4. I think this is a wonderful idea! I think that it is important for people of all ages to have “quiet” skills. My children attended a Montessori school through the 8th grade and as first graders they hand stitched napkins. as they got older, they knitted and then even designed and made quilts during each of their 4th 5th and 6th grade years as gifts for the 8th grade graduates. I can go on and on about the life skills they learned, along with the idea that giving someting handmade is meaningful. When they graduated and were presented with a quilt from their younger peers, they really appreciated all of the hard work that went into them. Recently, when I was frustrated with one of my quilting projects, my 19 year old son offered to seam rip for me, he had so much experience!

  5. I loved reading the embroidery article and how it is included in the french school curriculum. We lived in Australia for many years while our 5 children were growing up. They too teach needlework for boys and girls, starting in kindergarten. It is a wonderful small motor skill as well as a gentle sense of accomplishment. I loved when my 5 year old, Sebastian, would surprise me in a conversation by saying, “Mum, come look at my long stitch!” The quiet, slow, practical skill lessons are important too.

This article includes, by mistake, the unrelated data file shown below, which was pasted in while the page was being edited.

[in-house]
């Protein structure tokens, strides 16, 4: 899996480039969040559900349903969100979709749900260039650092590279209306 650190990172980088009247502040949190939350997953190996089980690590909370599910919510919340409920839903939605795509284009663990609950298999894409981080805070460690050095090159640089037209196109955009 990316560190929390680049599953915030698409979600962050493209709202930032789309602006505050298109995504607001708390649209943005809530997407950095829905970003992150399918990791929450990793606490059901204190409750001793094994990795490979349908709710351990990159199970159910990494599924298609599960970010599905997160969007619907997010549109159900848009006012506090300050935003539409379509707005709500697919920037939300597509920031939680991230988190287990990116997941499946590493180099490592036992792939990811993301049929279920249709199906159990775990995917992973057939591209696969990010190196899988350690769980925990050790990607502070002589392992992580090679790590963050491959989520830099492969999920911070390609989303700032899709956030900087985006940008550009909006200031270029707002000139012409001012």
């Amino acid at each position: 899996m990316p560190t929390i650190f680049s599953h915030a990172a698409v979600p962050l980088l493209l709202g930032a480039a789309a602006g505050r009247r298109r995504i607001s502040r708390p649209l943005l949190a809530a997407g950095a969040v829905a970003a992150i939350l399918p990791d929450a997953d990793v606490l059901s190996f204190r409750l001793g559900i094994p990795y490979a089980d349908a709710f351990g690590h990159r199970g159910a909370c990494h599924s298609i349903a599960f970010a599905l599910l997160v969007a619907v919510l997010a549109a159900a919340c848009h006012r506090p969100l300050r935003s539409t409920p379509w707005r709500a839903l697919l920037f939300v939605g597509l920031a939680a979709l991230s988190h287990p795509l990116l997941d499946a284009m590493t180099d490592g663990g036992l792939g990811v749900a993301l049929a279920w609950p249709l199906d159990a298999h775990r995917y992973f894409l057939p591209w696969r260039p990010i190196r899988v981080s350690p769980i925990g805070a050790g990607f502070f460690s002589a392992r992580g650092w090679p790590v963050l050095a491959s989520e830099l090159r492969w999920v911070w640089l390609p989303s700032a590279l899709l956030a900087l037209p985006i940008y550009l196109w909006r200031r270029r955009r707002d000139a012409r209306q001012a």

6. What a useful skill! I plan to teach my own children how to use a needle and thread, as I’m doubtful they will be learning it in school.
    You mentioned that people learn to mend their clothing in France and keep things longer and this is something that is so important to me- I love being able to quickly stitch up a little hole in a seam and get lots more life out of an item. I just finished a blog tutorial about how I “mend” our bedsheets when the edges get frayed in order to get more use out of them, while still having pretty sheets:

  7. I love this! I wouldn’t be incredibly bothered if it were taught in US schools, but I think there’s a lot more that needs to be worked on before teaching needlework. It seems like it could be worked easily into a greater art or home ec curriculum, but with both of those curriculums already axed or on the chopping block it doesn’t seem likely.